Visual symptoms may occur in up to 21% of cases and neuro-ophthalmic findings in up to 33% (Jabs et al 1989; Rozenbaum and Goncalves 1994). Impaired visual acuity may be the presenting manifestation in some patients (Okun and Butler 1964). Visual symptoms may include transient, abrupt, or progressive loss of visual acuity in 1 or both eyes due to increased intracranial pressure (Denning et al 1991), necrotizing optic neuropathy from cryptococcal infiltration (Ofner and Baker 1987; Cohen and Glasgow 1993), or compression of the optic nerve with vascular compromise (Lipson et al 1989). Diplopia may be intermittent or persistent and may be associated with cranial neuropathies, skew deviation, internuclear ophthalmoplegia, and nystagmus (Friedman 1991; Keane 1991; 1993; Fay and Strominger 1999; Sadun et al 1999). Papilledema occurs in 1.5% to 12% of cases (Jabs et al 1989; Rozenbaum and Goncalves 1994). Visual field deficits may be homonymous, bitemporal, or altitudinal (Friedman 1991; Golinki et al 1991; Garrity et al 1993). Visual symptoms may be the first indication of recurrent cryptococcal meningitis in AIDS patients on maintenance antibiotic therapy (Golnik et al 1991).

Psychiatric symptoms may also be presenting features of cryptococcal meningitis. Psychosis (Clark et al 1990) and behavioral changes (Saag et al 1992) have been noted. Mania as an isolated presenting symptom has been described in 2 patients, one of whom responded to successful therapy of his meningitis with complete resolution of the manic syndrome (Johannessen and Wilson 1988). In some cases, no signs of neurologic disease are present and diagnosis results from evaluation of systemic symptoms (Zuger et al 1986; Rozenbaum and Goncalves 1994).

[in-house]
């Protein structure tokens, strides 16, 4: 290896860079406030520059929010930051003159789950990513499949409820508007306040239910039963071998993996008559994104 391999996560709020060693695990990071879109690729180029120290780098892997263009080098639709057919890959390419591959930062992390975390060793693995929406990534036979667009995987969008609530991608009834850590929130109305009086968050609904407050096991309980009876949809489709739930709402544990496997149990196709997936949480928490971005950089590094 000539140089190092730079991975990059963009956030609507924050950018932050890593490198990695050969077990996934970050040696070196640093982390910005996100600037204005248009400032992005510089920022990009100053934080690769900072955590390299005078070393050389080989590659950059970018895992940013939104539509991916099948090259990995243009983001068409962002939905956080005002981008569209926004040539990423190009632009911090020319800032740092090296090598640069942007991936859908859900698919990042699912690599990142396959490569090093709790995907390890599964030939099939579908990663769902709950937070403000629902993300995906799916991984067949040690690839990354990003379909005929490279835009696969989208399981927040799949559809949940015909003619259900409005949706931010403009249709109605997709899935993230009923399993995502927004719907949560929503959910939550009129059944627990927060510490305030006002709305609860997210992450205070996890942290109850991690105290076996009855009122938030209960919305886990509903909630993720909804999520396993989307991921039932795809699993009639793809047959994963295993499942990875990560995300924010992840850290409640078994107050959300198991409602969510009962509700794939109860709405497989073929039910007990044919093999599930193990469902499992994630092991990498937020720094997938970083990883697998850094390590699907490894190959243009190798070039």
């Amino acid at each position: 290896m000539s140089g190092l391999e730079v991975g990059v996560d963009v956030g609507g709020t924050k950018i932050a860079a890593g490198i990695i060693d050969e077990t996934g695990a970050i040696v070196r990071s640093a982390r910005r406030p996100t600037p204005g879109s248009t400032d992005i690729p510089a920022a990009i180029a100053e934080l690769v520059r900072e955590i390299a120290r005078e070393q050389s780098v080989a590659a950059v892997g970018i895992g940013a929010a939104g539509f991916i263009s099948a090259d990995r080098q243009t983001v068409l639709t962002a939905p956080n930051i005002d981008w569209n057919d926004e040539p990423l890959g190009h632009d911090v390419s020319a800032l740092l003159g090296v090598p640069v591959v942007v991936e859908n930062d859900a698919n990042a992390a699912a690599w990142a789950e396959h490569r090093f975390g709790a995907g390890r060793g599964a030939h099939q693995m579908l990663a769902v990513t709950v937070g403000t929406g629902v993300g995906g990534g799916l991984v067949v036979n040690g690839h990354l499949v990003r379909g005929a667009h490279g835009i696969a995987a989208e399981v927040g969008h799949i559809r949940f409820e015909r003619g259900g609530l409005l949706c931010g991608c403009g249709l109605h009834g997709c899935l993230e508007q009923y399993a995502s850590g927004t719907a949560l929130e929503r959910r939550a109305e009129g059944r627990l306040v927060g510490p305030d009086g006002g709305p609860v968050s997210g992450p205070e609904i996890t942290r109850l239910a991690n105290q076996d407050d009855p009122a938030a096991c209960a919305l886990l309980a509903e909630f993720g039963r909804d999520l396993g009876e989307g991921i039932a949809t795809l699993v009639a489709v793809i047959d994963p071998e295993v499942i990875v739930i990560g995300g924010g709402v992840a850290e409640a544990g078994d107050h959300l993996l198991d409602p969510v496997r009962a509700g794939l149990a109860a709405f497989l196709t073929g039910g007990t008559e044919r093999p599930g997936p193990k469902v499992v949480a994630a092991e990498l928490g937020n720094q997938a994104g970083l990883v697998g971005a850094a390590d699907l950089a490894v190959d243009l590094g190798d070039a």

Analogous to the immune reconstitution inflammatory syndrome (IRIS) that occurs following the administration of highly active antiretroviral therapy in HIV-infected patients with tuberculosis and progressive multifocal leukoencephalopathy, a similar disorder may be observed in cryptococcal infection (Jenny-Avital and Abadi 2002). IRIS typically occurs within 3 months of the initiation of highly active antiretroviral therapy (Broom 2006). IRIS takes 2 forms, “paradoxical” cryptococcal IRIS is a worsening of symptoms that occurs in individuals with established disease, and “unmasking” cryptococcal IRIS is the unexpected development of de novo cryptococcal meningitis following the initiation of antiretroviral therapy (Nunnari et al 2013). Distinguishing IRIS from recurrent disease may be difficult (Nunnari et al 2013). In one review of the disorder, 13% of 101 AIDS patients with cryptococcal meningitis receiving HAART developed IRIS (Sungkanuparph et al 2009); an increased baseline serum cryptococcal antigen was a risk factor. In another review, the median CD4 count at the time of diagnosis of cryptococcal meningitis was 25 cell/ml and at the time of IRIS 197 cells/ml (Skiest et al 2005). The underlying illness, eg, cryptococcal meningitis, may be inapparent until brought to light by the restoration of an effective immune response (Broom 2006). The development of increased intracranial pressure in HIV-infected patients being treated for cryptococcal meningitis may be the consequence of IRIS (Jenny-Avital and Abadi 2002; York 2005).

In This Article

Introduction
Historical note and nomenclature
Clinical manifestations
Clinical vignette
Etiology
Pathogenesis and pathophysiology
Epidemiology
Prevention
Differential diagnosis
Diagnostic workup
Prognosis and complications
Management
Pregnancy
References cited
Contributors